I ignore the ornaments. They are next to impossible to read. Anyway, I think ornaments are between a musician and his instrument. They need to be easily played or to hide a defect in the instrument. Therefore, different instrument, different ornaments.

One exception I know of is ornamentation in Mozart's music, where a particular ornament is the key to opening a whole section. I have friends who play piano, and they tell me that losing a section by missing the ornament is known as "The Schlotzman Cut-off."

Now, does anybody know what "Whistle O'er the Lave O't" means?


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Subject: RE: bagpipe music question
From: clueless don
Date: 25 Jun 07 - 09:33 AM

As others have already said or implied, I have been told that highland bagpipes are nominally tuned to A mixolydian, but that they actually sound very much like B flat mixolydian. The one time that I accompanied a bagpipe player I had success by putting a capo at the third fret and accompanying in G mixolydian (a lot of progressions with G going down to F and then back.)

Don


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Subject: RE: bagpipe music question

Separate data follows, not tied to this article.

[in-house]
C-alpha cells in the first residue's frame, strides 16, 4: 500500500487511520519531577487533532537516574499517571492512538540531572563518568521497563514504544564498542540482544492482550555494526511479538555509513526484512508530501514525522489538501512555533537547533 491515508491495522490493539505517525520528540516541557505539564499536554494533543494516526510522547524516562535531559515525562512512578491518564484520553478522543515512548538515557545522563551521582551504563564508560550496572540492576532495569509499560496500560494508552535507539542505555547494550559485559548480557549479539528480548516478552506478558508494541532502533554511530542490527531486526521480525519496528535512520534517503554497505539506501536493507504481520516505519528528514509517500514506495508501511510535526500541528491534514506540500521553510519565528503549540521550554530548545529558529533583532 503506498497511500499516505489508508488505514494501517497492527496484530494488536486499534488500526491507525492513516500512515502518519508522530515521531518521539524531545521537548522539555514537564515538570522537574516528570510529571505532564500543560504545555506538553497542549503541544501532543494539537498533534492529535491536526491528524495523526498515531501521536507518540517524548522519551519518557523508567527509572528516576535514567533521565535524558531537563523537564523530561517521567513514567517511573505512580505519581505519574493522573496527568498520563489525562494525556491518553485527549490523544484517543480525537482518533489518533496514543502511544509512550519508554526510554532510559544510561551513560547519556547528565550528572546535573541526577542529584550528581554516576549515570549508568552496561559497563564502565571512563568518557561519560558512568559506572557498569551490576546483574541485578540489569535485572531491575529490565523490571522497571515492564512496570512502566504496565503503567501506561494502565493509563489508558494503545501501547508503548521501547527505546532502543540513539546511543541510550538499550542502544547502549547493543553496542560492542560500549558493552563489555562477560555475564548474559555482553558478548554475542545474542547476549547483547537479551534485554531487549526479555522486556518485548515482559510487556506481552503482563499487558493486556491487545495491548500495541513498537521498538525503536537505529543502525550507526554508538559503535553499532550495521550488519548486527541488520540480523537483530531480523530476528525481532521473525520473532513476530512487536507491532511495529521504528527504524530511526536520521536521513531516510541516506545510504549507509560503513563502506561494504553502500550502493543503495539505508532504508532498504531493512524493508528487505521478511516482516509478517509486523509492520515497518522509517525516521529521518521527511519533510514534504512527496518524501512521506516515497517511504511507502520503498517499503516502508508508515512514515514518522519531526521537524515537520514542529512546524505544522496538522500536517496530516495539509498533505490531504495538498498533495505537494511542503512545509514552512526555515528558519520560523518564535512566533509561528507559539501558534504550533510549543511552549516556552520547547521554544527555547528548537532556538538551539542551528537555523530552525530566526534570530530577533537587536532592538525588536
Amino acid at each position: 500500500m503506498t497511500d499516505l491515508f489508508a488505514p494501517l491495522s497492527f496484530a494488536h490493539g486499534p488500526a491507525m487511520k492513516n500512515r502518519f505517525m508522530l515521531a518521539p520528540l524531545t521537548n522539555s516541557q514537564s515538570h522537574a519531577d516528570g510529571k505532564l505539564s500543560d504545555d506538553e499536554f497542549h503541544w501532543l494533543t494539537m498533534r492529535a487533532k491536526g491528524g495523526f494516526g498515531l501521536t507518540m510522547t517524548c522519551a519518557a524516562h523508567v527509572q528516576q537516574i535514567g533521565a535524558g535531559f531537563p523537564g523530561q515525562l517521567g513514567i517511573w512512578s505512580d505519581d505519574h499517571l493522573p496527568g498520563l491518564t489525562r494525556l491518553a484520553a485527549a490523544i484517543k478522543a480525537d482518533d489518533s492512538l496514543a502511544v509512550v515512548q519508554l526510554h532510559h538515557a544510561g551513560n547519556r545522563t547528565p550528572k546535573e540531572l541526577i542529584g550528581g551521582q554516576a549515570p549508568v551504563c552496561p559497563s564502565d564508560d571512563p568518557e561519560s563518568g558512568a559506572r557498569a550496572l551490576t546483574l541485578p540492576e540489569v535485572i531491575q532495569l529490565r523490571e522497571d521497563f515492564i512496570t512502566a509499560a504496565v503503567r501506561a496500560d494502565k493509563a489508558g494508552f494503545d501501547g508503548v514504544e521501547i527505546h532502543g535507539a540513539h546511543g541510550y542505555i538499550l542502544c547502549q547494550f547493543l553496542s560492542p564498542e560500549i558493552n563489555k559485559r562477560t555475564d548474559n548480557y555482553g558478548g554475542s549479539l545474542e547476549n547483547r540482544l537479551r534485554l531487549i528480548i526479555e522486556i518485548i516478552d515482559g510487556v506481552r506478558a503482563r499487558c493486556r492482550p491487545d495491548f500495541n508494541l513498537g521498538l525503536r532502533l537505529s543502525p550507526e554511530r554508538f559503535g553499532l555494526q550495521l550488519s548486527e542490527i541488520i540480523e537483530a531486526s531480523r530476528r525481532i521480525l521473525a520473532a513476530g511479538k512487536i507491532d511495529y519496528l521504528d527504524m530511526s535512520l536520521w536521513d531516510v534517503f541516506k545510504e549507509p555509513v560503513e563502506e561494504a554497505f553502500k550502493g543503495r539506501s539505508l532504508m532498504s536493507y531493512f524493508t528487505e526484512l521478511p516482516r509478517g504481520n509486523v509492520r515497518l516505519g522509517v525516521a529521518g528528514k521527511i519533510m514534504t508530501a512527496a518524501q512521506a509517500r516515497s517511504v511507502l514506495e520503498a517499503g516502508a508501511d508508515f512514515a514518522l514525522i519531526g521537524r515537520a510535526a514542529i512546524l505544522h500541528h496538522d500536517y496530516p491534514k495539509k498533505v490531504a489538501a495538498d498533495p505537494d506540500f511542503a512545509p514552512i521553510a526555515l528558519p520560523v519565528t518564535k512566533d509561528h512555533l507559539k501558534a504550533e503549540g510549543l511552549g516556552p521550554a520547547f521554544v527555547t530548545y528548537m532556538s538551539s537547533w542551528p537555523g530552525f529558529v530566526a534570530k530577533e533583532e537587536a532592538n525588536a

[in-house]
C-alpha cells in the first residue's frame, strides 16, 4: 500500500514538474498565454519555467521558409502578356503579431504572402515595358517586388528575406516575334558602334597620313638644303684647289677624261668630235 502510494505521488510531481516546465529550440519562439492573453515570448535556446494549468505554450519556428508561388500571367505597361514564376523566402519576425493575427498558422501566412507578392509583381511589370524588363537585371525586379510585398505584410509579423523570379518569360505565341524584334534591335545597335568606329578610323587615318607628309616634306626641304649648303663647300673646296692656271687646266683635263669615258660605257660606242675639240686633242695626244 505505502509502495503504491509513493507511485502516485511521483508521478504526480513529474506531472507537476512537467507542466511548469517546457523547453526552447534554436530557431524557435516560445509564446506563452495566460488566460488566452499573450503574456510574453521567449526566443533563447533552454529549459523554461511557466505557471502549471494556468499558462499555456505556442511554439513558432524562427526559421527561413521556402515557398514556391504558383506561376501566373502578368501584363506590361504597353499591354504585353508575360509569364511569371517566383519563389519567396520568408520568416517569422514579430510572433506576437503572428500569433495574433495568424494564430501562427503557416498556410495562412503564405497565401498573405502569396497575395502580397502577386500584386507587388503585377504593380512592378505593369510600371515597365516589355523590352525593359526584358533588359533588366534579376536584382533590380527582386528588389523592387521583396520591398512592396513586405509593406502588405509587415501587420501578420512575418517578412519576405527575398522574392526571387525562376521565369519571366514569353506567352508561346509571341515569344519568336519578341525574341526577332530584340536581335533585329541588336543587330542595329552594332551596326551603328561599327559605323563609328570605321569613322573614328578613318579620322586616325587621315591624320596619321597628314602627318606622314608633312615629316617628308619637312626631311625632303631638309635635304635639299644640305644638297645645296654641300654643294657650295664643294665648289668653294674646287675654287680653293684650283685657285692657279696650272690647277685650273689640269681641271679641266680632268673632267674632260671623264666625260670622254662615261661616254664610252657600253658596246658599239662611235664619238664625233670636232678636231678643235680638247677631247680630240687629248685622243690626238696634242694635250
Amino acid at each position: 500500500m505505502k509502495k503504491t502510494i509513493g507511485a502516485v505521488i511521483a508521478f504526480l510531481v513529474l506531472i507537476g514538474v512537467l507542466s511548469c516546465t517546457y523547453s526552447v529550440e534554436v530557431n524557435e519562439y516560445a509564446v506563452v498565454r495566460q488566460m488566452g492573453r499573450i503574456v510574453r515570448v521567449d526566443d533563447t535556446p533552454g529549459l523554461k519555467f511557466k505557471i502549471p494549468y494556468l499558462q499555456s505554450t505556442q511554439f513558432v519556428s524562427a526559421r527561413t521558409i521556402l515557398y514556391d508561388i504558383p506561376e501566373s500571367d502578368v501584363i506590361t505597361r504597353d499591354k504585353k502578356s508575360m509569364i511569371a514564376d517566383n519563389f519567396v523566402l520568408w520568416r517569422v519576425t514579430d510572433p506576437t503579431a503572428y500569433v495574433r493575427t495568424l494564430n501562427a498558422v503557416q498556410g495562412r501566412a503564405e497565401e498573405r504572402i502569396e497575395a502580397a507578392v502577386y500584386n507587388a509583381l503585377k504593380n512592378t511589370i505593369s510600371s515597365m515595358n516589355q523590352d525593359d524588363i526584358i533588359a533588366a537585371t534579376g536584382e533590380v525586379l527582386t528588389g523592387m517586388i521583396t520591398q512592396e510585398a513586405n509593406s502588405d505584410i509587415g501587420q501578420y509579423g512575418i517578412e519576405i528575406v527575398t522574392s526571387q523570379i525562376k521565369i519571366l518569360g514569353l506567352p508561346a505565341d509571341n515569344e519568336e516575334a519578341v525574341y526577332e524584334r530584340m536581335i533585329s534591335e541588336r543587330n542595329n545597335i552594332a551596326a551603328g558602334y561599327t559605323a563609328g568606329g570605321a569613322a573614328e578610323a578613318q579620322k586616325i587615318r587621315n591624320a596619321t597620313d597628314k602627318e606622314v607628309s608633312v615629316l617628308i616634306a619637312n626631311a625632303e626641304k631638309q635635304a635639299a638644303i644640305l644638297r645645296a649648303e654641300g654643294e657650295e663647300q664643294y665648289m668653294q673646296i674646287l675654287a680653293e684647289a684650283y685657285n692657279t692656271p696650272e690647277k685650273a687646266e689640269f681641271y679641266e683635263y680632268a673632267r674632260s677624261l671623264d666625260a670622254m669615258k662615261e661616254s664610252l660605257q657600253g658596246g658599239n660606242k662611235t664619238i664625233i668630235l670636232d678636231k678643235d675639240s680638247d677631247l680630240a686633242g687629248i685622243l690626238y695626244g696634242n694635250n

From: Jack Campin
Date: 25 Jun 07 - 10:15 AM

"Whistle o'er the lave o't" - whistle over the rest of the verse (rather than pronounce the words out loud). Look up Burns's song, it makes it clear why.

A G flute is not like a G recorder - flutes (and pipe chanters) count the reference pitch as what you get with six fingers down, recorders are named after what you get with all fingers down. The pipe chanter in A and the G alto recorder gives you G with all fingers down. On a G flute you have two overblown notes at the top of the nine-note chanter range, which limits speed and flexibility up there, and you will have to crossfinger the C sharp as 12- 45- or similar, quite unlike anything a piper does.